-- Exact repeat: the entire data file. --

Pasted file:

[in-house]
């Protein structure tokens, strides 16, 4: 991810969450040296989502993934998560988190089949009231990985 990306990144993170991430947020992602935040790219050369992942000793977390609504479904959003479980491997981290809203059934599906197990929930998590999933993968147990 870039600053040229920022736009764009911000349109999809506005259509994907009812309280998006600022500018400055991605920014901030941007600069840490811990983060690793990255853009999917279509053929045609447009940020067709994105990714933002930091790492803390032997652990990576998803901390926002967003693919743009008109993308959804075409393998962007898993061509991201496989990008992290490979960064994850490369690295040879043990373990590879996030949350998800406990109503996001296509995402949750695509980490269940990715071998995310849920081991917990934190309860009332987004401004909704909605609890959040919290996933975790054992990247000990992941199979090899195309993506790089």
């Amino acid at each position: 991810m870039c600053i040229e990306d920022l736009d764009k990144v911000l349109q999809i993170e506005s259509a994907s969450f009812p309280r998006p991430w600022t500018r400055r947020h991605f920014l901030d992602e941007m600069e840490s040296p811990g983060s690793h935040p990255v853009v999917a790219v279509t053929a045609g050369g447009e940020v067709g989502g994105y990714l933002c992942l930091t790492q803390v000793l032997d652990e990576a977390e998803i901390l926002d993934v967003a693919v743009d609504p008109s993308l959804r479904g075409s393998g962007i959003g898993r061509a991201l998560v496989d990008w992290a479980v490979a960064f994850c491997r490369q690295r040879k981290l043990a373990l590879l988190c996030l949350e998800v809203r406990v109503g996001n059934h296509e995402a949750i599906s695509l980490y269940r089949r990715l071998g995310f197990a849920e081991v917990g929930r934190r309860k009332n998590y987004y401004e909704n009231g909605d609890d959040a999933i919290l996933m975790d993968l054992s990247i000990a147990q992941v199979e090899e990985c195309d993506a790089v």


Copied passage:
[in-house]
């Protein structure tokens, strides 16, 4: 991810969450040296989502993934998560988190089949009231990985 990306990144993170991430947020992602935040790219050369992942000793977390609504479904959003479980491997981290809203059934599906197990929930998590999933993968147990 870039600053040229920022736009764009911000349109999809506005259509994907009812309280998006600022500018400055991605920014901030941007600069840490811990983060690793990255853009999917279509053929045609447009940020067709994105990714933002930091790492803390032997652990990576998803901390926002967003693919743009008109993308959804075409393998962007898993061509991201496989990008992290490979960064994850490369690295040879043990373990590879996030949350998800406990109503996001296509995402949750695509980490269940990715071998995310849920081991917990934190309860009332987004401004909704909605609890959040919290996933975790054992990247000990992941199979090899195309993506790089």
């Amino acid at each position: 991810m870039c600053i040229e990306d920022l736009d764009k990144v911000l349109q999809i993170e506005s259509a994907s969450f009812p309280r998006p991430w600022t500018r400055r947020h991605f920014l901030d992602e941007m600069e840490s040296p811990g983060s690793h935040p990255v853009v999917a790219v279509t053929a045609g050369g447009e940020v067709g989502g994105y990714l933002c992942l930091t790492q803390v000793l032997d652990e990576a977390e998803i901390l926002d993934v967003a693919v743009d609504p008109s993308l959804r479904g075409s393998g962007i959003g898993r061509a991201l998560v496989d990008w992290a479980v490979a960064f994850c491997r490369q690295r040879k981290l043990a373990l590879l988190c996030l949350e998800v809203r406990v109503g996001n059934h296509e995402a949750i599906s695509l980490y269940r089949r990715l071998g995310f197990a849920e081991v917990g929930r934190r309860k009332n998590y987004y401004e909704n009231g909605d609890d959040a999933i919290l996933m975790d993968l054992s990247i000990a147990q992941v199979e090899e990985c195309d993506a790089v």